Since the Swatch Group had decided to bite its nose off to spite its face, e.g. not to supply parts and movements outside the Swatch Group, ETA has been bearing most of the brunt. From the most important movement manufacturer, it will soon be relegated to be a small company making movements for the Swatch Group only.
If I were working at ETA, I would be furious about being almost destroyed. That aside, everyone who has in the past been using ETA movements for their watches now has to look somewhere else. One of the new players in the market are STP, who are based in the Italian speaking part of Switzerland, in Manno.
Carlos from the Prometheus Watch Company in Portugal is looking for an ETA replacement, and wanted me to have a look at the STP 1-11, which is a direct copy of the ETA 2824-2. As the design for the movement isn’t copyrighted any more, everyone can produce a copy. So let’s see … Continue reading
As regular readers might know, we sometimes invite customers into our workshop if they would like to see what we do, and if the watch is something special. Chances are even better if the watch has an interesting story, and Tim ticked all the boxes, so we invited him down from Scotland to our workshop.
In this photo, you can see the Lemania (and Tim) on boad HMS Valiant at the periscope around 1984. The watch was issued to him in 1983 (it was made in 1964), and he has had it ever since.
The interesting bit about the watch is that it’s a special issue for nuclear submarines, having no luminous compound (as radioactivity is tightly monitored on board nuclear subs, for obvious reasons), and a white dial with black hands. Continue reading
When Vincenzo sent me an email asking if I would put together his Seamaster that another watchmaker took apart, I did of course decline. I don’t like to mop up other people’s mess, and think that whoever takes a watch apart, should put it back together again.
In this case, though, the watchmaker couldn’t put it back together, as he was late. So stupidly, I agree … Continue reading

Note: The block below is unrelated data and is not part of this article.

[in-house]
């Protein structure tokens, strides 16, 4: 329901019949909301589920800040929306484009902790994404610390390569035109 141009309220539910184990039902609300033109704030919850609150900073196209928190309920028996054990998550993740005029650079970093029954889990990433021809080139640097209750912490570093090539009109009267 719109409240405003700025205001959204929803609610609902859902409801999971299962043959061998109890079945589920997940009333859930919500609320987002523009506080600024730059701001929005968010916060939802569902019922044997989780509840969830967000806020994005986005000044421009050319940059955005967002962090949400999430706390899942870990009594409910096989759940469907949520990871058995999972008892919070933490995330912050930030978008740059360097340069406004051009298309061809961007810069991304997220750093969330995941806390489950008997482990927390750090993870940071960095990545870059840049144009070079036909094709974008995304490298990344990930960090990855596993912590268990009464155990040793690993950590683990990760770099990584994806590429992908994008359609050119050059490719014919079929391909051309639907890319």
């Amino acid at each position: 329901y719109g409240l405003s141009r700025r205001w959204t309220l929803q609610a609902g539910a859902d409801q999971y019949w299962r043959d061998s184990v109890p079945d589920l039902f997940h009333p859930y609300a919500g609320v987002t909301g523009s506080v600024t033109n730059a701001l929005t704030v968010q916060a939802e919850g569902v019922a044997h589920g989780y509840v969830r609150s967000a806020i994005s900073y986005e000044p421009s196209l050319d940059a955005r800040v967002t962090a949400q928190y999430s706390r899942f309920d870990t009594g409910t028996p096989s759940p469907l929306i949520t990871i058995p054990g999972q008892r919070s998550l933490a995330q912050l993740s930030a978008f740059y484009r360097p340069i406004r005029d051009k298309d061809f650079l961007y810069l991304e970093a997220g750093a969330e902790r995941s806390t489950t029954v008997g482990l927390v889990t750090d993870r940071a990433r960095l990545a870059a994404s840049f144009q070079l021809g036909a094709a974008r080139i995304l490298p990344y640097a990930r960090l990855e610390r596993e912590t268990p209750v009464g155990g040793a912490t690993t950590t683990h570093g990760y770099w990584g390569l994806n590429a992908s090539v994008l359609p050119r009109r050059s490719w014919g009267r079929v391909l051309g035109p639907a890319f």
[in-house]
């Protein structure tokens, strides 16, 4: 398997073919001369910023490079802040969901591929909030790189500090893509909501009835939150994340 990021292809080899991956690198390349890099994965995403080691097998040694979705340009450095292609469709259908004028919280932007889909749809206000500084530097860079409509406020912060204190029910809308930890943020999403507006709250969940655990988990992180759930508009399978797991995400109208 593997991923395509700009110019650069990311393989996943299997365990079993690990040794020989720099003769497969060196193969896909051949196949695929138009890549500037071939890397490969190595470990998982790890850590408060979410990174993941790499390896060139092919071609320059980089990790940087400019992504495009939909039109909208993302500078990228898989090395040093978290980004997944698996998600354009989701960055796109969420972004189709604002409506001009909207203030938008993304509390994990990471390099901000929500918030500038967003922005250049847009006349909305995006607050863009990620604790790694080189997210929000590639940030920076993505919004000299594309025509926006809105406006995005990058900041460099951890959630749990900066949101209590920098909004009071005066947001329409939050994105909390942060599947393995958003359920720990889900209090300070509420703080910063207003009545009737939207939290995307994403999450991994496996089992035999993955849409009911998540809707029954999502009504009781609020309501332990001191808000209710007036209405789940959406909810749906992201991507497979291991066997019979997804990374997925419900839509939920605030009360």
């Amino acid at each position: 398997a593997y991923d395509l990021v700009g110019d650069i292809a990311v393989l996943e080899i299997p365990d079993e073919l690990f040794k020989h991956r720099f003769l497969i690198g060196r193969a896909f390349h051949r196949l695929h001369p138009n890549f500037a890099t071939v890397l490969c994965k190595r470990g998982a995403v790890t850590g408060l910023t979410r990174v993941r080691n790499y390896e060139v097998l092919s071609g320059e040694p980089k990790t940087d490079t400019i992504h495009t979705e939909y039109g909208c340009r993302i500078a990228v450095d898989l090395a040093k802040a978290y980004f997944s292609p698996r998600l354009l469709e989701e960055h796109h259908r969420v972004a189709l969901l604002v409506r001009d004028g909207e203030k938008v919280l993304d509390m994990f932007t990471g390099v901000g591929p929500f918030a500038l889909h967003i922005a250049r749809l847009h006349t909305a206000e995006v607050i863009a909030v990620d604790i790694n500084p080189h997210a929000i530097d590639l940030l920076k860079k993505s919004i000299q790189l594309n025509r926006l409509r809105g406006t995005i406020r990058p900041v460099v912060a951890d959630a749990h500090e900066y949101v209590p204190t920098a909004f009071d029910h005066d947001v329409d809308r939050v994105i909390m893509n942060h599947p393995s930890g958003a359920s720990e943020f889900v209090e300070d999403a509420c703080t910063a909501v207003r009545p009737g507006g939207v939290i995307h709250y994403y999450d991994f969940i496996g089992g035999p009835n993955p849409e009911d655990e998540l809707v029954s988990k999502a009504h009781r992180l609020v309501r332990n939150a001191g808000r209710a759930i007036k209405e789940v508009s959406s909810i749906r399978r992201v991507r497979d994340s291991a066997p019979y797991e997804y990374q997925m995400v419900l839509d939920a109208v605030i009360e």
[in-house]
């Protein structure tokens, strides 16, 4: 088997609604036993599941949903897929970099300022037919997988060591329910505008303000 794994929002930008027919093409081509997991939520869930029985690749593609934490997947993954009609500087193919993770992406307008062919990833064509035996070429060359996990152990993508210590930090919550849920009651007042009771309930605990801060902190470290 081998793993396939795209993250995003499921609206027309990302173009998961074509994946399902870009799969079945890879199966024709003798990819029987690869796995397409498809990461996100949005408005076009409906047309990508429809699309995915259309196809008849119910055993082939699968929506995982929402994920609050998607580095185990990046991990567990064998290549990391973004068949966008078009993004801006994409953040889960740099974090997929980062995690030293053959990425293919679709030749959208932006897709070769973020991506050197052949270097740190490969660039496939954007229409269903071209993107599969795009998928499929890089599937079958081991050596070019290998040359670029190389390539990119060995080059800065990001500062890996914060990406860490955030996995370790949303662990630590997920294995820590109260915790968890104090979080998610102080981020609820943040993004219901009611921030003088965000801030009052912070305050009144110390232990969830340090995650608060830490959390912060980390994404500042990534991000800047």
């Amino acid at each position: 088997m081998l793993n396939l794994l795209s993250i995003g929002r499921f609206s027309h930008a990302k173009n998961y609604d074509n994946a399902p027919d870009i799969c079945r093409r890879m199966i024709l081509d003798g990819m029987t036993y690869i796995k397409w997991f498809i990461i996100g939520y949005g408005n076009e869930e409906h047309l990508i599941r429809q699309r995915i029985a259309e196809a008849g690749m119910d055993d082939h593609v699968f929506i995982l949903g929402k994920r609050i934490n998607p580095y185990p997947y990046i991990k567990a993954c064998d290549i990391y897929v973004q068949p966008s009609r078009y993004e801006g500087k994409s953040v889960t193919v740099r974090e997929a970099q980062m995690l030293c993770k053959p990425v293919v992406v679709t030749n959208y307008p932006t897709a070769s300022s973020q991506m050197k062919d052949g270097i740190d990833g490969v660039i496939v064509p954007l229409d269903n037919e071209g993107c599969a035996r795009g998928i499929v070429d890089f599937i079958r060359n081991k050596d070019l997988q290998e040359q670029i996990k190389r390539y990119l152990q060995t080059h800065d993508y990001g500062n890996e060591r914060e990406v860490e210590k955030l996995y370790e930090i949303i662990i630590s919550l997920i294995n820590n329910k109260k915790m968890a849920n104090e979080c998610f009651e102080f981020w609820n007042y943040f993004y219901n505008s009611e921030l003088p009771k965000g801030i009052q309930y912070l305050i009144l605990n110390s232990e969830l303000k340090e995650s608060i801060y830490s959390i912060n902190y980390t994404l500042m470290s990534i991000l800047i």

After the auto winder discussion, I would like to offer my opinion on another subject that has almost religious dimensions (e.g. the discussion has become as entrenched as trying to find out which god is better). This subject is luminous compound.
The fundamentalists adore and admire the flakiest and brownest compound, and it’s even better when bits have fallen off that can be found in the movement. Gorgeous. Or not.
Now that’s what we really need!
Jul. 16, 1963 – One can now acquire an alarm or clock on the street in Berlin if you just have the 5 marks on hand. Having been able to buy just about every kind of food, drinks, cosmetics, and other small everyday objects from machines, this clock vending machine should be a help to all Berliners who, after normal shops close, may need a clock. Now that s customer service. If vehicles were not so big it might be possible to buy them out of machines.
Clayton sent in this Tissot Chronograph. The crown has come loose, but dial and case are in good condition… Continue reading
The question of using an autowinder for watches that aren’t worn has been discussed long and wide, but without a general consent. This is where I want to put some arguments forward … Continue reading
To all of you who don’t like waiting their turn until we give out new workshop slots, we have put together a lucky dip page, that lets you try your luck once a day, with a 1/100 chance to get a workshop slot. At least you can have a flutter whilst you wait for the usual bookings to open!
Best of luck trying!
Mark sent me an email with an unusual request a couple of weeks ago… Mark was having a pint with a friend, who told him the story of a joint birthday celebration for a group of school friends in Las Vegas for their 50th birthday. A friend of his, who had attended the 40th celebration (also in Vegas), unfortunately couldn’t come along this time, as his daughter had been murdered, and he and his wife now had to bring up their little granddaughter, and had to cope with the funeral expenses on top of everything else they had to bear.
We at WatchGuy believe that once in a while, an act of kindness will go a long way, and we would like to support the effort of getting this man to Las Vegas for his 50th birthday. Mark’s friend donated a Chronostop that he had won at auction some time ago, and we have put the watch after inspection on eBay, so that it can be sold to help finance the trip.
The auction listing is at http://www.ebay.co.uk/itm/-/201538007070? , and it would be great if our readers could help make the auction a success. We will add our bit and pay for the listing and auction fees, so that the full amount will go towards the trip. Happy bidding!
Now that Omega dosen’t supply spare parts to the independent trade any more, I can at least let you in on a little secret. The quality of some of their spare parts is outrageously bad…
First, the pusher 086ST0079. It’s a push-fit pusher for the Speedmaster Reduced. 50% of those shear at the bottom of the screw thread when you try to unscrew them. Firstly, please don’t supply them assembled, and secondly, don’t screw them together like there is no tomorrow. The screw will break. At £35 a pop, an expensive pleasure. So changing one costs you an average of £70, as one out of two break. Continue reading